Brief Description: EVENT NARRATIVE: The Whiteville Tornado touched down near Interstate 49 about 2 miles southwest of the community, then moved north-northeastward. Upon reaching Parish Road 5-230, the tornado destroyed an outbuilding and blew down numerous trees along Bayou Boeuf. A home was damaged south of Highway 182 just east of Bayou Boeuf, and two mobile homes received roof damage along Sonnier Road. The tornado then struck the Resurrection Catholic Church, obliterating the building and damaging several tombstones and tombs in the nearby graveyard. A farm located just north of the church received major damage, with one large rice silo blown 50 yards southwestward into the bayou and another rice silo severely damaged. Two tractor trailers at the farm were also damaged, with one blown by the tornado into a jack-knife position, and the other having a large tree fall onto it. Continuing north-northeastward across open fields, the tornado then blew down numerous trees along WPA Road. No damage occurred for the next few miles as the tornado moved across open farmland and crossed into Avoyelles Parish. EPISODE NARRATIVE: A powerful upper level storm system moved across the Southern Plains and Lower Mississippi Valley from Wednesday, December 23, 2009, through Thursday, December 24, 2009. Numerous showers and elevated thunderstorms, including some supercells, repeatedly developed and moved northward across much of southwest Louisiana and the northern Gulf of Mexico from late Wednesday evening into Thursday morning. As the main upper level system approached Louisiana early Thursday morning, a squall line developed across east Texas and moved rapidly eastward across Louisiana, causing several reports of wind damage in southern Louisiana. Meanwhile, some of the elevated supercells became surface-based and tracked north-northeastward across south-central and east-central Louisiana, spawning at least a dozen tornadoes. In addition, the widespread rainfall caused flooding in some of these same areas. In total, at least 12 tornadoes affected portions of Vermilion, Acadia, St. Landry, Evangeline, and Avoyelles Parishes within a two hour timespan from 7-9 AM. Seven tornadoes affected Acadia Parish alone, the biggest single outbreak of tornadoes ever recorded in that parish. Three tornadoes were rated EF2, three were rated EF1, and six were rated EF0. Other tornadoes likely occurred that were reported by area residents but could not be confirmed by NWS storm surveys. These included a likely tornado just east of I-49 in extreme northeastern Evangeline Parish, a possible tornado about 8 miles southwest of Gueydan, and another east of Palmetto in far northeastern St. Landry Parish. This was the largest outbreak of tornadoes in the NWS Lake Charles county warning area since November 23, 2004.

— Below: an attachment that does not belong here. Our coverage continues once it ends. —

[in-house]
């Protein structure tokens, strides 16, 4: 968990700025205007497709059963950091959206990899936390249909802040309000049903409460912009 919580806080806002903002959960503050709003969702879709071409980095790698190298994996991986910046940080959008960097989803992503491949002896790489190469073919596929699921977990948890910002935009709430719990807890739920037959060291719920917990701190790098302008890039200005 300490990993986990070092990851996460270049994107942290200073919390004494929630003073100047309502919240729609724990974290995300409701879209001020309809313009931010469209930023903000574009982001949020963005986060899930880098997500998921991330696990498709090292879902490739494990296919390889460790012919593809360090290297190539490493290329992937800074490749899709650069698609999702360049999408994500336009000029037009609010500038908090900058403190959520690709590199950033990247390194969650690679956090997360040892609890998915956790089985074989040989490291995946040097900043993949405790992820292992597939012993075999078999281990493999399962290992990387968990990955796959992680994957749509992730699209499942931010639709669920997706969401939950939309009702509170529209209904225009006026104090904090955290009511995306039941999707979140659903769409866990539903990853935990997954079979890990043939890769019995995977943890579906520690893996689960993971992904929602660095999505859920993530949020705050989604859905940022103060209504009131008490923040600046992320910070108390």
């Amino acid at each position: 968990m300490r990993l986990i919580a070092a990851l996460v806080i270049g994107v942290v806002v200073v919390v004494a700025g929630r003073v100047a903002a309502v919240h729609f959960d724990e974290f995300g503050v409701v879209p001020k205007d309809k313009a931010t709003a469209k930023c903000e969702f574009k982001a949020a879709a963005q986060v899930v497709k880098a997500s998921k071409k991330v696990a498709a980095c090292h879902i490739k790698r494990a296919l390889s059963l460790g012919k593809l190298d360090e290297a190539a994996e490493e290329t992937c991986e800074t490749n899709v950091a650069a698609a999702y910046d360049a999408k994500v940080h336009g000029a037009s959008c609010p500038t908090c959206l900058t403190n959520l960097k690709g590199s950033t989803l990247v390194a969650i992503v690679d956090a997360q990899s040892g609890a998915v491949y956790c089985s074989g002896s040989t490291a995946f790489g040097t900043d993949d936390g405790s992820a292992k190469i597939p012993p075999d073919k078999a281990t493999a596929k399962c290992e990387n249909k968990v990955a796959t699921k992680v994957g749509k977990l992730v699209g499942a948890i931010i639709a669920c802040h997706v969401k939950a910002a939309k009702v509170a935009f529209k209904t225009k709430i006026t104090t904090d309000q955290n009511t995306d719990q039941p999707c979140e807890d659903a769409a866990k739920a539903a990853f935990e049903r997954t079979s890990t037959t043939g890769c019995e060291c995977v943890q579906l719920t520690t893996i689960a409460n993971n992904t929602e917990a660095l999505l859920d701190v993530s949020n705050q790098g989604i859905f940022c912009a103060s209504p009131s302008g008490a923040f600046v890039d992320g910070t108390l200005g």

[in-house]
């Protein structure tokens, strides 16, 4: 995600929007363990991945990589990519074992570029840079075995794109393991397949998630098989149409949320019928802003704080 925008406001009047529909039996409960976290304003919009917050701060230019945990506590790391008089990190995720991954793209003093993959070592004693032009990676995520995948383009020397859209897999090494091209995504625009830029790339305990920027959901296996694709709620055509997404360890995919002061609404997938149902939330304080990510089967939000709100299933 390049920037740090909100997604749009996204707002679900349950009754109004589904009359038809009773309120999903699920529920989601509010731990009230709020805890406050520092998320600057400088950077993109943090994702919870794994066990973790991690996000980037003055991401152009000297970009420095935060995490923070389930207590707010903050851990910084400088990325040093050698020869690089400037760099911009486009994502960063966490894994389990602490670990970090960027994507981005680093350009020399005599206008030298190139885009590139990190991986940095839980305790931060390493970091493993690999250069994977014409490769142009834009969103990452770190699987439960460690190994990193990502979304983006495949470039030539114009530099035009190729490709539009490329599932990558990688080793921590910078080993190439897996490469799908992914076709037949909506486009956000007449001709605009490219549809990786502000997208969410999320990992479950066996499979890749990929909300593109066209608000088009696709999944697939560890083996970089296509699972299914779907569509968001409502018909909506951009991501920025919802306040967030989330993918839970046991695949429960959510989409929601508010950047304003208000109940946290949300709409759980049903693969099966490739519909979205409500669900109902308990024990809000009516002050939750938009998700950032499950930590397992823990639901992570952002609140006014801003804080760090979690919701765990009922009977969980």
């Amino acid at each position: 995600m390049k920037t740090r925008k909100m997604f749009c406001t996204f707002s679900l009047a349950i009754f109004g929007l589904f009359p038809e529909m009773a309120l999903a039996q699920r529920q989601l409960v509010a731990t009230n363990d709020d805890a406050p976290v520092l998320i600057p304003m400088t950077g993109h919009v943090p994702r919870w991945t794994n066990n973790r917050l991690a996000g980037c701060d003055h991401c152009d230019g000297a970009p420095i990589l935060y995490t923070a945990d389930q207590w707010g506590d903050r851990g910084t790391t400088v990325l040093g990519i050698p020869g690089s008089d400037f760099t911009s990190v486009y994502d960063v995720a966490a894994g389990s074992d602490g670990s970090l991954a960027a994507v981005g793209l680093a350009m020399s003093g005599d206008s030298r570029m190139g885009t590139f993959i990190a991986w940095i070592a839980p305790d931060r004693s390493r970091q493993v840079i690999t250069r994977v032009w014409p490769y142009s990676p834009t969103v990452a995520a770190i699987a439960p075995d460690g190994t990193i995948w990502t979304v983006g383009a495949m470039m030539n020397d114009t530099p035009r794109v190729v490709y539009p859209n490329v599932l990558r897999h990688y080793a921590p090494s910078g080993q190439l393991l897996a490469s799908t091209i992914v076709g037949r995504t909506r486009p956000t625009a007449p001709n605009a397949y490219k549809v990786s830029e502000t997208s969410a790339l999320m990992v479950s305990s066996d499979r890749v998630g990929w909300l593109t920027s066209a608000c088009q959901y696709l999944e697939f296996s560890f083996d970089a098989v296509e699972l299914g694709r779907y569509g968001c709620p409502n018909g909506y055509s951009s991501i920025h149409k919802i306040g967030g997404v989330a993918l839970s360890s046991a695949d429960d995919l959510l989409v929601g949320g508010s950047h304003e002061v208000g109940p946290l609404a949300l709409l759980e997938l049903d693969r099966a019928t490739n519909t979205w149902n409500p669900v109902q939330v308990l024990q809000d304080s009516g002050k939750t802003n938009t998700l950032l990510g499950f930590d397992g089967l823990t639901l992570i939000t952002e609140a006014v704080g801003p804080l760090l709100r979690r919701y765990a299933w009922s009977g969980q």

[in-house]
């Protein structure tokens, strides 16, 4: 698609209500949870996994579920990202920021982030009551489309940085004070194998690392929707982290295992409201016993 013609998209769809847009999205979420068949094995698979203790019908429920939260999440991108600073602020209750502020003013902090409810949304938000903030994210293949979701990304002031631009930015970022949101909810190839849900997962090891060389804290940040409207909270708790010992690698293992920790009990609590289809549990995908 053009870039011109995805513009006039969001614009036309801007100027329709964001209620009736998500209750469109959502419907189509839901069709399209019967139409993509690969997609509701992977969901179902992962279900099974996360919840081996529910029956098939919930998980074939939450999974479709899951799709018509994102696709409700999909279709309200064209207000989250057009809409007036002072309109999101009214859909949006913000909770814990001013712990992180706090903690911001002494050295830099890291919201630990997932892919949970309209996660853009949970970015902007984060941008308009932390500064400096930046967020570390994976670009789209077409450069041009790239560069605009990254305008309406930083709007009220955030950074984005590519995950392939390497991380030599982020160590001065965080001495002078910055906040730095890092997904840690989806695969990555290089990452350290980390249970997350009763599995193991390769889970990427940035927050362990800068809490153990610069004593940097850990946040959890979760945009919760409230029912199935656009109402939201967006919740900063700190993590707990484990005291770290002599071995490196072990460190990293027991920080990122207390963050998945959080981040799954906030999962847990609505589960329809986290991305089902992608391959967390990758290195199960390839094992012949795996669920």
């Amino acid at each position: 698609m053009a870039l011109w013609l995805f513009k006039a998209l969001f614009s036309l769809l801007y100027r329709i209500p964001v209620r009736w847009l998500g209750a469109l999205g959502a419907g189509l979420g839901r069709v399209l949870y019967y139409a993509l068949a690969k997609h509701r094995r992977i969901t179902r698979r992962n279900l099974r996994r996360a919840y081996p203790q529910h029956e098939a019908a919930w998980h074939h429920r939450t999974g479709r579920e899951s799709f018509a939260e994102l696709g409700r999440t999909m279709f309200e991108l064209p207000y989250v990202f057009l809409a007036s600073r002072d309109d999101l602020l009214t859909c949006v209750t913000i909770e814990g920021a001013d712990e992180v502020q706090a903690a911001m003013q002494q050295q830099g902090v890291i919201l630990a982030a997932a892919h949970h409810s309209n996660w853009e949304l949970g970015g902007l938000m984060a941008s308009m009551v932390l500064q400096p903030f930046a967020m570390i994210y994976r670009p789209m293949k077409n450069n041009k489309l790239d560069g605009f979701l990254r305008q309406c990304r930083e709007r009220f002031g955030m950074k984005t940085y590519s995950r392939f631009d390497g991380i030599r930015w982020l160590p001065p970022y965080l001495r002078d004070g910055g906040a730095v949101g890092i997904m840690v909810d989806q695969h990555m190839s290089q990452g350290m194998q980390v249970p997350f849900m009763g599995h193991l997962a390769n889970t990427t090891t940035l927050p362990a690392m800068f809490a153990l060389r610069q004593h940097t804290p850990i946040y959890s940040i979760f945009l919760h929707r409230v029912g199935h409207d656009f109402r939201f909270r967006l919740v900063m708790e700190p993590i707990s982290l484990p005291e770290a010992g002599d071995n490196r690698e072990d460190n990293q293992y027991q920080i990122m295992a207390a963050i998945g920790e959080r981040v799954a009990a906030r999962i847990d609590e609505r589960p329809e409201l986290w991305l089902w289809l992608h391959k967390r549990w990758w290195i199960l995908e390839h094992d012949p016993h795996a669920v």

15.02000-11-06230°54'N / 92°13'W30°56'N / 92°11'W3.00 Miles25 Yards03200K0Avoyelles
 Brief Description: An F-2 tornado moved across rural sections of Avoyelles Parish, destroying two homes and damaging several other bulidings. The tornado began near a church in Eola, where a home lost part of its roof and the steeple blew off the church. A neighboring home lost its porch and had a window blown out, while some old buildings nearby were flattened. Many trees were also blown down. On Highway 29 south of Bunkie, one permanent home lost a portion of its roof, one outside wall, and the carport. Another permanent home bult on a foundation was swept off its foundation and moved 200 feet. In this home, three people received minor injuries. They were found in debris 300 feet from where the home originally lay. The wood frame home they were in was torn to pieces. Two cars and a horse trailer were thrown over 100 feet into a field.
16.11957-11-07330°58'N / 91°42'W31°00'N / 91°40'W3.60 Miles50 Yards05250K0Pointe Coupee
16.41964-11-27231°08'N / 92°00'W31°12'N / 91°55'W6.90 Miles100 Yards0125K0Avoyelles
21.71954-02-19230°54'N / 91°35'W0.50 Mile100 Yards143K0West Feliciana
22.71991-11-19231°07'N / 92°15'W31°11'N / 92°13'W7.00 Miles100 Yards0025K0Rapides
22.81970-05-24230°44'N / 92°18'W30°48'N / 92°16'W5.20 Miles417 Yards0025K0Evangeline
23.51957-11-13231°09'N / 92°15'W1.00 Mile33 Yards003K0Rapides